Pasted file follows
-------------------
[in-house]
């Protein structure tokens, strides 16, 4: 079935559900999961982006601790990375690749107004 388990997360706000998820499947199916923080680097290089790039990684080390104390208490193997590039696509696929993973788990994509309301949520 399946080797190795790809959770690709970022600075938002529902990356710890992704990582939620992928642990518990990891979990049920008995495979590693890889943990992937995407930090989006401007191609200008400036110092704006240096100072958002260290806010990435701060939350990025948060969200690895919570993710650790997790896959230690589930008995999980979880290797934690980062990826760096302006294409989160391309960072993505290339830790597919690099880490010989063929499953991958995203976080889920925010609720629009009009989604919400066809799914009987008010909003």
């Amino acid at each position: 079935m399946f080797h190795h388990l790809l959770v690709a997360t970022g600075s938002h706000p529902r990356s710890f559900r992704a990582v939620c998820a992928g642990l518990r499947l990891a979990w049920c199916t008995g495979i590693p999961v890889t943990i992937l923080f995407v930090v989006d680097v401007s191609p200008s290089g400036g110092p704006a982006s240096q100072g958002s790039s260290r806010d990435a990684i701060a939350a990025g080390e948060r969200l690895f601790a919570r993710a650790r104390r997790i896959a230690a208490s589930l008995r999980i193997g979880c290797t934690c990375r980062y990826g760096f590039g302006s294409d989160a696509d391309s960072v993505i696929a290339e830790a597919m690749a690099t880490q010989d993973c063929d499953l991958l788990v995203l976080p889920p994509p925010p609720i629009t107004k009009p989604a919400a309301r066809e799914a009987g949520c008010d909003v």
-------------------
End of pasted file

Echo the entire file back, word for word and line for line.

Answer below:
[in-house]
């Protein structure tokens, strides 16, 4: 079935559900999961982006601790990375690749107004 388990997360706000998820499947199916923080680097290089790039990684080390104390208490193997590039696509696929993973788990994509309301949520 399946080797190795790809959770690709970022600075938002529902990356710890992704990582939620992928642990518990990891979990049920008995495979590693890889943990992937995407930090989006401007191609200008400036110092704006240096100072958002260290806010990435701060939350990025948060969200690895919570993710650790997790896959230690589930008995999980979880290797934690980062990826760096302006294409989160391309960072993505290339830790597919690099880490010989063929499953991958995203976080889920925010609720629009009009989604919400066809799914009987008010909003």
């Amino acid at each position: 079935m399946f080797h190795h388990l790809l959770v690709a997360t970022g600075s938002h706000p529902r990356s710890f559900r992704a990582v939620c998820a992928g642990l518990r499947l990891a979990w049920c199916t008995g495979i590693p999961v890889t943990i992937l923080f995407v930090v989006d680097v401007s191609p200008s290089g400036g110092p704006a982006s240096q100072g958002s790039s260290r806010d990435a990684i701060a939350a990025g080390e948060r969200l690895f601790a919570r993710a650790r104390r997790i896959a230690a208490s589930l008995r999980i193997g979880c290797t934690c990375r980062y990826g760096f590039g302006s294409d989160a696509d391309s960072v993505i696929a290339e830790a597919m690749a690099t880490q010989d993973c063929d499953l991958l788990v995203l976080p889920p994509p925010p609720i629009t107004k009009p989604a919400a309301r066809e799914a009987g949520c008010d909003v």